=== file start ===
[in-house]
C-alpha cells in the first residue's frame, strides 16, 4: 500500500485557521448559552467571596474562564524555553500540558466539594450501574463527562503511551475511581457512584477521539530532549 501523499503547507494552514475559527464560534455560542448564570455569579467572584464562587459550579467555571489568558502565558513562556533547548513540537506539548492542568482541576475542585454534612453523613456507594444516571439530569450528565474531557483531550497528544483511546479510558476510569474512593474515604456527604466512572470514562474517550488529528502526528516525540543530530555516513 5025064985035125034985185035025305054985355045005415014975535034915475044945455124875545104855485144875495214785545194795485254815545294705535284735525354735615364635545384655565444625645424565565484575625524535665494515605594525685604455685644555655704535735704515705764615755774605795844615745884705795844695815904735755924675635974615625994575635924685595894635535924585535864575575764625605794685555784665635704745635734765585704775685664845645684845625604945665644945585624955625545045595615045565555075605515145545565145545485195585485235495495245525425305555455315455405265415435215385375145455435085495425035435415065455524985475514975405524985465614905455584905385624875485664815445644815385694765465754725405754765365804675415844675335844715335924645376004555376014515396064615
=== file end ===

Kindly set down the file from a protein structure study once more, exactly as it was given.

[in-house]
C-alpha cells in the first residue's frame, strides 16, 4: 500500500485557521448559552467571596474562564524555553500540558466539594450501574463527562503511551475511581457512584477521539530532549 501523499503547507494552514475559527464560534455560542448564570455569579467572584464562587459550579467555571489568558502565558513562556533547548513540537506539548492542568482541576475542585454534612453523613456507594444516571439530569450528565474531557483531550497528544483511546479510558476510569474512593474515604456527604466512572470514562474517550488529528502526528516525540543530530555516513 5025064985035125034985185035025305054985355045005415014975535034915475044945455124875545104855485144875495214785545194795485254815545294705535284735525354735615364635545384655565444625645424565565484575625524535665494515605594525685604455685644555655704535735704515705764615755774605795844615745884705795844695815904735755924675635974615625994575635924685595894635535924585535864575575764625605794685555784665635704745635734765585704775685664845645684845625604945665644945585624955625545045595615045565555075605515145545565145545485195585485235495495245525425305555455315455405265415435215385375145455435085495425035435415065455524985475514975405524985465614905455584905385624875485664815445644815385694765465754725405754765365804675415844675335844715335924645376004555376014515396064615